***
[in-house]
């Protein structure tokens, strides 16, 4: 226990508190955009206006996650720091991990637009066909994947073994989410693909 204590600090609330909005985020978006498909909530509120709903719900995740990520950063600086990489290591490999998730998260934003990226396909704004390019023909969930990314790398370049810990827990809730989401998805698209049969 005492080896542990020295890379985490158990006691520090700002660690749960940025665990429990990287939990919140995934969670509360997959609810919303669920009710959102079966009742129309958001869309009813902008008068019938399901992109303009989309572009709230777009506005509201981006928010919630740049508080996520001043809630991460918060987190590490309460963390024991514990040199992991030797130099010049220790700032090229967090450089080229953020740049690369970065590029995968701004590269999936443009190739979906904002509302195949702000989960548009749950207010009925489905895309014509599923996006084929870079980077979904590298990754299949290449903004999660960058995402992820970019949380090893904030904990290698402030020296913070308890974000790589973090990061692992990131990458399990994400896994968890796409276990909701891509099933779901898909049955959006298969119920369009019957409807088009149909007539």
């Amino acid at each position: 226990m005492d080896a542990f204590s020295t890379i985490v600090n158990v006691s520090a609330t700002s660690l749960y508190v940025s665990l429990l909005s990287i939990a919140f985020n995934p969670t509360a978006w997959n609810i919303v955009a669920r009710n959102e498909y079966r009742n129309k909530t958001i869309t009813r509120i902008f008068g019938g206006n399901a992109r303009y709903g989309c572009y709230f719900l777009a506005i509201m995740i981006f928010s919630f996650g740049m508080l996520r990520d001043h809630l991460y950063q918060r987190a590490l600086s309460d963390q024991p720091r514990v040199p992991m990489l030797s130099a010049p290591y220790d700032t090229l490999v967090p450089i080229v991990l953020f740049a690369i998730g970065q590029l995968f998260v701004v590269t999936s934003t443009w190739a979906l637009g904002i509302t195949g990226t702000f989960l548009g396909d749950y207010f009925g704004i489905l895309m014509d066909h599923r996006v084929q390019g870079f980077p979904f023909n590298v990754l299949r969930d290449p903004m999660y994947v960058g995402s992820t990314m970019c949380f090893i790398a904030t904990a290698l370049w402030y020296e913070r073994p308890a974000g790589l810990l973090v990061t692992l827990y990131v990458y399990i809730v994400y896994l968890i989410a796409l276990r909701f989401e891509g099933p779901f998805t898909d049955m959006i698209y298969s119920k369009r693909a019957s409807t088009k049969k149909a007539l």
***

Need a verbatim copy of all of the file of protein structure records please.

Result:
[in-house]
């Protein structure tokens, strides 16, 4: 226990508190955009206006996650720091991990637009066909994947073994989410693909 204590600090609330909005985020978006498909909530509120709903719900995740990520950063600086990489290591490999998730998260934003990226396909704004390019023909969930990314790398370049810990827990809730989401998805698209049969 005492080896542990020295890379985490158990006691520090700002660690749960940025665990429990990287939990919140995934969670509360997959609810919303669920009710959102079966009742129309958001869309009813902008008068019938399901992109303009989309572009709230777009506005509201981006928010919630740049508080996520001043809630991460918060987190590490309460963390024991514990040199992991030797130099010049220790700032090229967090450089080229953020740049690369970065590029995968701004590269999936443009190739979906904002509302195949702000989960548009749950207010009925489905895309014509599923996006084929870079980077979904590298990754299949290449903004999660960058995402992820970019949380090893904030904990290698402030020296913070308890974000790589973090990061692992990131990458399990994400896994968890796409276990909701891509099933779901898909049955959006298969119920369009019957409807088009149909007539």
């Amino acid at each position: 226990m005492d080896a542990f204590s020295t890379i985490v600090n158990v006691s520090a609330t700002s660690l749960y508190v940025s665990l429990l909005s990287i939990a919140f985020n995934p969670t509360a978006w997959n609810i919303v955009a669920r009710n959102e498909y079966r009742n129309k909530t958001i869309t009813r509120i902008f008068g019938g206006n399901a992109r303009y709903g989309c572009y709230f719900l777009a506005i509201m995740i981006f928010s919630f996650g740049m508080l996520r990520d001043h809630l991460y950063q918060r987190a590490l600086s309460d963390q024991p720091r514990v040199p992991m990489l030797s130099a010049p290591y220790d700032t090229l490999v967090p450089i080229v991990l953020f740049a690369i998730g970065q590029l995968f998260v701004v590269t999936s934003t443009w190739a979906l637009g904002i509302t195949g990226t702000f989960l548009g396909d749950y207010f009925g704004i489905l895309m014509d066909h599923r996006v084929q390019g870079f980077p979904f023909n590298v990754l299949r969930d290449p903004m999660y994947v960058g995402s992820t990314m970019c949380f090893i790398a904030t904990a290698l370049w402030y020296e913070r073994p308890a974000g790589l810990l973090v990061t692992l827990y990131v990458y399990i809730v994400y896994l968890i989410a796409l276990r909701f989401e891509g099933p779901f998805t898909d049955m959006i698209y298969s119920k369009r693909a019957s409807t088009k049969k149909a007539l």